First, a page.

The relationship between a patient and a physician is based on mutual trust; the patient trusts that the physician is there to help them, and the physician trusts that the patient is giving accurate information. But what if that isn’t always the case? While patients may sometimes forget things, or omit things they feel are embarrassing, physicians must assume that patients are being truthful about their medical history. But what if a patient isn’t truthful, the physician prescribes based on the wrong information, and something happens to the patient, who is responsible for the poor outcome?
Just the Facts
Dr D was an OB/GYN working in a small practice. In the summer of 2012, his practice was in the process of converting its paper patient files into electronic versions, and so, when Ms M, the patient, 34, came in asking for a refill of birth control pills, her record was not available for the physician to view.
To be safe, Dr D decided to take a new medical history since the patient’s chart was unavailable. The history was unremarkable, and the physician wrote a prescription for a combined oral contraceptive pill. Because it was a refill, he didn’t offer the patient any counseling or warnings since he normally did that when first prescribing the medication. The patient thanked him and left, and Dr D thought nothing of the interaction until he received notice, months later, that the patient had suffered a stroke and was suing him for medical malpractice and lack of informed consent.
Dr D was surprised and disturbed when he learned about the lawsuit. He pulled up the patient’s medical record, which was now computerized, to try to understand what had happened. He was shocked to discover that Ms M’s original medical record, the one that had not been available when she came into the office, indicated that she had a history of stroke and a diagnosis of thrombophilia. But in the history he took on the day she actually came in there was no note of stroke or thrombophilia. Moreover, it was clear from Ms M’s records that the physician had not originally prescribed birth control pills for the patient at all. Dr D was aware that this form of birth control would be inappropriate for someone who had a history of stroke. He never would have prescribed hormonal birth control for this patient had he known this information.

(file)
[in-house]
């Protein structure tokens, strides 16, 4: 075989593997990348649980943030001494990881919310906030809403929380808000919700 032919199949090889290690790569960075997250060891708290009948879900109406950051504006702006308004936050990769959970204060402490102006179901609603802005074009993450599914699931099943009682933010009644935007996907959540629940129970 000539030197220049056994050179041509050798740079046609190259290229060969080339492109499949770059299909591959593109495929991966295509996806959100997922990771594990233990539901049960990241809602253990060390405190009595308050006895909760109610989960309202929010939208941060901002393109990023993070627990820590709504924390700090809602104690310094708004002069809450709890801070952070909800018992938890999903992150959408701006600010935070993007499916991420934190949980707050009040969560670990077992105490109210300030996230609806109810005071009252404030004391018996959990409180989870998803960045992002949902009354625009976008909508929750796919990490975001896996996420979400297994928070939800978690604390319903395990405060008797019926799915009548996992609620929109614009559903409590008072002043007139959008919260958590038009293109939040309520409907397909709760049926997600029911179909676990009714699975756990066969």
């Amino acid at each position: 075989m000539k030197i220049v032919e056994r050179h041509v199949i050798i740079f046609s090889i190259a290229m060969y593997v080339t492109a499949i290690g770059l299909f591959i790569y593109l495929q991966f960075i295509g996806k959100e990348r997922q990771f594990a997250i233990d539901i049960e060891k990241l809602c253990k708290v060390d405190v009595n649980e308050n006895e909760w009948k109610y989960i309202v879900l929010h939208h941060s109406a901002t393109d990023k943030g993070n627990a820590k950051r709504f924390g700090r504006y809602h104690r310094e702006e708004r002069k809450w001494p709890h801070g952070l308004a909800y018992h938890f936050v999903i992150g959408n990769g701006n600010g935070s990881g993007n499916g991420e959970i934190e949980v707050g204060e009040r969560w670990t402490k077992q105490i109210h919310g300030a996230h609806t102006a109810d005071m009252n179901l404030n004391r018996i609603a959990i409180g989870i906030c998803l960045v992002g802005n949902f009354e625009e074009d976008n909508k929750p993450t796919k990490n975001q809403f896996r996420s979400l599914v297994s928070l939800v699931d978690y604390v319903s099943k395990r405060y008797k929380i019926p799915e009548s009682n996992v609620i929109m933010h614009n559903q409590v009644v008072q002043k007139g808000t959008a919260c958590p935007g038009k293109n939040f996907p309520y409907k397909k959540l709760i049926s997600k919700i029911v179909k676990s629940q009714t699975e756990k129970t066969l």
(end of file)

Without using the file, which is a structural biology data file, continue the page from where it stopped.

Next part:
He met with the defense counsel provided by his malpractice insurance and explained what had happened. The attorney agreed that this was a case worth fighting.
It took 5 years for the case to go to trial in front of a jury. Dr D testified on his own behalf, explaining how the patient’s medical chart, which showed a history of stroke and thrombophilia, was missing from the office on the date he saw the patient. He testified that because the chart was unavailable, he obtained a new medical history, but the patient did not disclose the information about stroke and thrombophilia. In response to the plaintiff’s informed consent complaint, charging that the physician had prescribed birth control pills without warning the patient of the risks, Dr D testified that he had been misled into believing he was refilling a prescription that he had already written. “I discuss the risks of medication with my patients when I originally order the medication,” he testified. “I would not normally discuss risks for a refill.” He also testified that he would never have prescribed the plaintiff birth control pills had he known her history.